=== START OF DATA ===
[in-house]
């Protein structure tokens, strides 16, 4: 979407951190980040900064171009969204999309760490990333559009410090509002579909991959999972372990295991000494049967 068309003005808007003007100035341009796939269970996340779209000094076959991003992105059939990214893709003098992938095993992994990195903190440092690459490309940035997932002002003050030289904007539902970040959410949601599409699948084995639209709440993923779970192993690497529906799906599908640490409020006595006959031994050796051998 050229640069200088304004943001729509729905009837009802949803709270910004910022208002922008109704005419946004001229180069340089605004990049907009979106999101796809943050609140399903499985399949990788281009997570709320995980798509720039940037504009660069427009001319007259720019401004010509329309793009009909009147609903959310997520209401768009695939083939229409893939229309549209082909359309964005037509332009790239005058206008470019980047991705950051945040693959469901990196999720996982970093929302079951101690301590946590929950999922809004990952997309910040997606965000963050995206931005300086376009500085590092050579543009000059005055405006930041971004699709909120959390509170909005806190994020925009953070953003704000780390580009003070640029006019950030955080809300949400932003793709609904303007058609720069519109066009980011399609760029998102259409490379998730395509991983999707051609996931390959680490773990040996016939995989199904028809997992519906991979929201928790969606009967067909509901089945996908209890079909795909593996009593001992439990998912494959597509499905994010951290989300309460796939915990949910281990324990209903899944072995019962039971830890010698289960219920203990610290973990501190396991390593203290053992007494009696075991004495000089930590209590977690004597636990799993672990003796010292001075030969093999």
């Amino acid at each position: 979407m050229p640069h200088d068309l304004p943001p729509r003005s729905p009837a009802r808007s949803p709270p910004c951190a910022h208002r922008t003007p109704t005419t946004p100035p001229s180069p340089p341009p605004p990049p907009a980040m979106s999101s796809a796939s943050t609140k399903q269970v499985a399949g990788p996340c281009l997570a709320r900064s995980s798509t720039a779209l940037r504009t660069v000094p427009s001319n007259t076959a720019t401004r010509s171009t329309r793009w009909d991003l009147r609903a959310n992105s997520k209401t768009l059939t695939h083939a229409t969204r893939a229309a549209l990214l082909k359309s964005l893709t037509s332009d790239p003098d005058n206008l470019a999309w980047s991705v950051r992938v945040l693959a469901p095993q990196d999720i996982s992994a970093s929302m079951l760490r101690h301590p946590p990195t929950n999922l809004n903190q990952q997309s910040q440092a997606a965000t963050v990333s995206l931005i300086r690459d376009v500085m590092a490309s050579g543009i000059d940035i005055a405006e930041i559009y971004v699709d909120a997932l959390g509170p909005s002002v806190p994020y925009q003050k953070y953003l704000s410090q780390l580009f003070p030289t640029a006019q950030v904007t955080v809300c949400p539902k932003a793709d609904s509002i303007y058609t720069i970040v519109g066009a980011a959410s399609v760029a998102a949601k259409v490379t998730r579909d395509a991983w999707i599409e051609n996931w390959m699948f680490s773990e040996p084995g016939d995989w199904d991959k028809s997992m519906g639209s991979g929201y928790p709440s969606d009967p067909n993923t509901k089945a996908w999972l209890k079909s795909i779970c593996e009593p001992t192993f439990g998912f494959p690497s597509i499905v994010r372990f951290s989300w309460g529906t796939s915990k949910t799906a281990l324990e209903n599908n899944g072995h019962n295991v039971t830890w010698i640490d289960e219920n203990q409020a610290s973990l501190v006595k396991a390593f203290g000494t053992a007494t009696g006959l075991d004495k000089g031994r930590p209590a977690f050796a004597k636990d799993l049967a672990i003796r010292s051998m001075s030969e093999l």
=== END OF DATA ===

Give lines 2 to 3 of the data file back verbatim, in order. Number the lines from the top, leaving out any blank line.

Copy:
């Protein structure tokens, strides 16, 4: 979407951190980040900064171009969204999309760490990333559009410090509002579909991959999972372990295991000494049967 068309003005808007003007100035341009796939269970996340779209000094076959991003992105059939990214893709003098992938095993992994990195903190440092690459490309940035997932002002003050030289904007539902970040959410949601599409699948084995639209709440993923779970192993690497529906799906599908640490409020006595006959031994050796051998 050229640069200088304004943001729509729905009837009802949803709270910004910022208002922008109704005419946004001229180069340089605004990049907009979106999101796809943050609140399903499985399949990788281009997570709320995980798509720039940037504009660069427009001319007259720019401004010509329309793009009909009147609903959310997520209401768009695939083939229409893939229309549209082909359309964005037509332009790239005058206008470019980047991705950051945040693959469901990196999720996982970093929302079951101690301590946590929950999922809004990952997309910040997606965000963050995206931005300086376009500085590092050579543009000059005055405006930041971004699709909120959390509170909005806190994020925009953070953003704000780390580009003070640029006019950030955080809300949400932003793709609904303007058609720069519109066009980011399609760029998102259409490379998730395509991983999707051609996931390959680490773990040996016939995989199904028809997992519906991979929201928790969606009967067909509901089945996908209890079909795909593996009593001992439990998912494959597509499905994010951290989300309460796939915990949910281990324990209903899944072995019962039971830890010698289960219920203990610290973990501190396991390593203290053992007494009696075991004495000089930590209590977690004597636990799993672990003796010292001075030969093999």
């Amino acid at each position: 979407m050229p640069h200088d068309l304004p943001p729509r003005s729905p009837a009802r808007s949803p709270p910004c951190a910022h208002r922008t003007p109704t005419t946004p100035p001229s180069p340089p341009p605004p990049p907009a980040m979106s999101s796809a796939s943050t609140k399903q269970v499985a399949g990788p996340c281009l997570a709320r900064s995980s798509t720039a779209l940037r504009t660069v000094p427009s001319n007259t076959a720019t401004r010509s171009t329309r793009w009909d991003l009147r609903a959310n992105s997520k209401t768009l059939t695939h083939a229409t969204r893939a229309a549209l990214l082909k359309s964005l893709t037509s332009d790239p003098d005058n206008l470019a999309w980047s991705v950051r992938v945040l693959a469901p095993q990196d999720i996982s992994a970093s929302m079951l760490r101690h301590p946590p990195t929950n999922l809004n903190q990952q997309s910040q440092a997606a965000t963050v990333s995206l931005i300086r690459d376009v500085m590092a490309s050579g543009i000059d940035i005055a405006e930041i559009y971004v699709d909120a997932l959390g509170p909005s002002v806190p994020y925009q003050k953070y953003l704000s410090q780390l580009f003070p030289t640029a006019q950030v904007t955080v809300c949400p539902k932003a793709d609904s509002i303007y058609t720069i970040v519109g066009a980011a959410s399609v760029a998102a949601k259409v490379t998730r579909d395509a991983w999707i599409e051609n996931w390959m699948f680490s773990e040996p084995g016939d995989w199904d991959k028809s997992m519906g639209s991979g929201y928790p709440s969606d009967p067909n993923t509901k089945a996908w999972l209890k079909s795909i779970c593996e009593p001992t192993f439990g998912f494959p690497s597509i499905v994010r372990f951290s989300w309460g529906t796939s915990k949910t799906a281990l324990e209903n599908n899944g072995h019962n295991v039971t830890w010698i640490d289960e219920n203990q409020a610290s973990l501190v006595k396991a390593f203290g000494t053992a007494t009696g006959l075991d004495k000089g031994r930590p209590a977690f050796a004597k636990d799993l049967a672990i003796r010292s051998m001075s030969e093999l």